Dawkins' family thanks community for support

·2 min read

Aug. 31—HIGH POINT — Amid their grief, the family of 81-year-old Heddie Dawkins wants to extend their heartfelt thanks to the community.

The family will hold a vigil to honor Dawkins at Gethsemane Baptist Church tonight at 6:30 p.m. The church is at 401 Wise Ave., High Point.

The search for Dawkins ended Tuesday night when the missing woman's body was found about a mile from her home in a wooded area in the 2300 block of Hickswood Road. Earlier Tuesday, several hundred volunteers from across the city and region fanned out across Dawkins' neighborhood to search for her.

Even before the search and distribution of fliers about the disappearance, the community rallied behind the family. Dawkins' daughter, Rhona Neal, told The High Point Enterprise that the community's response has exceeded anything the family could have imagined.

"I don't think we could have gotten through it without them," Neal said prior to the vigil.

Dawkins, who had dementia, had been missing since she left her home on Blockhouse Road about 1:30 a.m. Aug. 24 after apparently locking herself out. Her disappearance was the subject of a Silver Alert.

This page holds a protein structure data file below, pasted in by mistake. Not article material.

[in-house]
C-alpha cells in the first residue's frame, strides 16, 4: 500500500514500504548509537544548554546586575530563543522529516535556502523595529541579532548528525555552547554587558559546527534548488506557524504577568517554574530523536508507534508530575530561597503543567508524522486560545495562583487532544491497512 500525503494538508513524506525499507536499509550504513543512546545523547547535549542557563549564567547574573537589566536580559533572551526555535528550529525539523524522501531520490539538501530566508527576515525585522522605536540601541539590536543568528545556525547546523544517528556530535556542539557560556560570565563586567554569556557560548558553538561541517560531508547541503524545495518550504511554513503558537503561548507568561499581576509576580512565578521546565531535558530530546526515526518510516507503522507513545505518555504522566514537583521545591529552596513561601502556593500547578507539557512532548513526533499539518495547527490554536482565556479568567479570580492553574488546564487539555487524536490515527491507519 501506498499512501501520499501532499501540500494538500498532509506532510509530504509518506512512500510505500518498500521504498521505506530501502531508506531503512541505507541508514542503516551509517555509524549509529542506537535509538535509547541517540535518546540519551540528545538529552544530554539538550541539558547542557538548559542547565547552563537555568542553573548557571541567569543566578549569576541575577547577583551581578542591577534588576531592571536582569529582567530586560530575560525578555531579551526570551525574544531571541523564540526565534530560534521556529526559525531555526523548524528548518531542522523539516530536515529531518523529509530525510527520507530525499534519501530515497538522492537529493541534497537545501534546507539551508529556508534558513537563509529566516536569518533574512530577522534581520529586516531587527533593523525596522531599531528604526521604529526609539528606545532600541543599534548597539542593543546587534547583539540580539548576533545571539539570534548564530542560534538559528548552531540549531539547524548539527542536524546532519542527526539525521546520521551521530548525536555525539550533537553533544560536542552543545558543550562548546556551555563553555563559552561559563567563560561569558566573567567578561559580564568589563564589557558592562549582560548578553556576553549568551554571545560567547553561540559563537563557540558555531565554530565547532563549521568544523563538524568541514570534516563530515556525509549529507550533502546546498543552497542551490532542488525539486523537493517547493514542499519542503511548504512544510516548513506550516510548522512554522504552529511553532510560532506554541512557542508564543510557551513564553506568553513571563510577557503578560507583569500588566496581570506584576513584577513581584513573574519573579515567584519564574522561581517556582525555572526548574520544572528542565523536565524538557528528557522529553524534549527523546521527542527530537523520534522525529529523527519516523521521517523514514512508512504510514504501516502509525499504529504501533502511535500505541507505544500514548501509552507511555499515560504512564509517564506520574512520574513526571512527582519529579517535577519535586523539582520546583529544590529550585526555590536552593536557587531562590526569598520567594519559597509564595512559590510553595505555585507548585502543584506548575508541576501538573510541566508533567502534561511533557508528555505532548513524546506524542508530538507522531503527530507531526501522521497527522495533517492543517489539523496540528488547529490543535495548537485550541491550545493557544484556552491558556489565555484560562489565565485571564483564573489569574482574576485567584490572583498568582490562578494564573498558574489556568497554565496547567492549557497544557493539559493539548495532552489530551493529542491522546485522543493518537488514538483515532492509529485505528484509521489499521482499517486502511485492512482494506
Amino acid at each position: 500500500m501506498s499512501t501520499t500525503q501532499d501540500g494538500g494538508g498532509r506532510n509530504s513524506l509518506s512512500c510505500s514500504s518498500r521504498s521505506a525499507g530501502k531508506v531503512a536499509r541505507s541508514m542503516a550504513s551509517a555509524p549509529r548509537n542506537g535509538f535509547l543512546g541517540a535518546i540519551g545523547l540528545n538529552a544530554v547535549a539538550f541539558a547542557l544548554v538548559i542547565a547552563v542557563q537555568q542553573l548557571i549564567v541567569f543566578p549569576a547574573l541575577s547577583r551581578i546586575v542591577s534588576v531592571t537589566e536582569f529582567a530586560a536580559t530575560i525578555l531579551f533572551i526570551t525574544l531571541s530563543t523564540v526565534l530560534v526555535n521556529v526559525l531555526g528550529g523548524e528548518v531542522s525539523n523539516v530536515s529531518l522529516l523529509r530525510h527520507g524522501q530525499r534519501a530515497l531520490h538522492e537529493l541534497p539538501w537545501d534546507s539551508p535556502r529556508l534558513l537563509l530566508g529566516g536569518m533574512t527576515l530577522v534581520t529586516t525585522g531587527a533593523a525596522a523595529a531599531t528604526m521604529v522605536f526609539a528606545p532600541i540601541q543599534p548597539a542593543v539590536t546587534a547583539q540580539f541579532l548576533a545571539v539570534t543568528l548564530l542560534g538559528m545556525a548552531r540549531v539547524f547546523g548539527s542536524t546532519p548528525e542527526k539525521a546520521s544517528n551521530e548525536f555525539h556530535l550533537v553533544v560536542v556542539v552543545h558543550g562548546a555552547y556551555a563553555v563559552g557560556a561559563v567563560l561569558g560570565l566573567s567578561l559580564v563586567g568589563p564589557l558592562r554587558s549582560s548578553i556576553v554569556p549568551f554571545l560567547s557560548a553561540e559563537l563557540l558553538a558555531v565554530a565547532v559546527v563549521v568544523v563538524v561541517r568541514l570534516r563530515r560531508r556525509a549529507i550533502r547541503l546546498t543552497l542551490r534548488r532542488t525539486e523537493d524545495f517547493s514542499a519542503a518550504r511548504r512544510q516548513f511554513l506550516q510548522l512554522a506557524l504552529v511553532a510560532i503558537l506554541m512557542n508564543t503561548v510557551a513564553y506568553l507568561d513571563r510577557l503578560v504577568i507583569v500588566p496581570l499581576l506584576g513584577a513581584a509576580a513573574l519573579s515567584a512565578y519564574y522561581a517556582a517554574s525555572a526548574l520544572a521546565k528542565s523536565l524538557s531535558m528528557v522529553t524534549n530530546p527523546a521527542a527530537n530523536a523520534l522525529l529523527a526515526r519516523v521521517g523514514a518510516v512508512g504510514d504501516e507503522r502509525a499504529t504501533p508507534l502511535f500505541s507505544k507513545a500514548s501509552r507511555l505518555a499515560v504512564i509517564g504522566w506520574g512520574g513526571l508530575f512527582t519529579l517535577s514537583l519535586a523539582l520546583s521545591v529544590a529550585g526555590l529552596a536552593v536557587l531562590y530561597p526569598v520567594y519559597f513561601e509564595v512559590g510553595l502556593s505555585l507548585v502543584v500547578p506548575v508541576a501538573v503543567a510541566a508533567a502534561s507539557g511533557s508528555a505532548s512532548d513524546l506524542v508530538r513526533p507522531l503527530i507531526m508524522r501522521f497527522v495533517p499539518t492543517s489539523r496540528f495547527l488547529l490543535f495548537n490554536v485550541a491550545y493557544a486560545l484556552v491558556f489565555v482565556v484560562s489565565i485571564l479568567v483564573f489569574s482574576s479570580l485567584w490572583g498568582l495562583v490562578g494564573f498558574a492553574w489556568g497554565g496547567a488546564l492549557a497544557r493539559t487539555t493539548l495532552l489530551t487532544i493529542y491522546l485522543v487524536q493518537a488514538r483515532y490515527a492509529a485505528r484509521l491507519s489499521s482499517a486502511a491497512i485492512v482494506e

The High Point Police Department and other area law enforcement and emergency response agencies conducted an extensive search in a 3-mile radius of Dawkins' house.

Police said Tuesday night that Dawkins' death isn't suspected to be foul play. The search for Dawkins involved about 100 law enforcement officers and emergency workers, search dogs, a N.C. State Highway Patrol helicopter, drones, all-terrain vehicles, kayaks and boats.

Dawkins served as an educator in Guilford County Schools. Her career as a counselor at High Point Central High School and Welborn Middle School stretched from 1991 to her retirement in 2007.

Neal told The Enterprise that the family thanks the police, emergency crews, volunteers and the media for doing everything they could to locate Dawkins.

pjohnson@hpenews.com — 336-888-3528 — @HPEpaul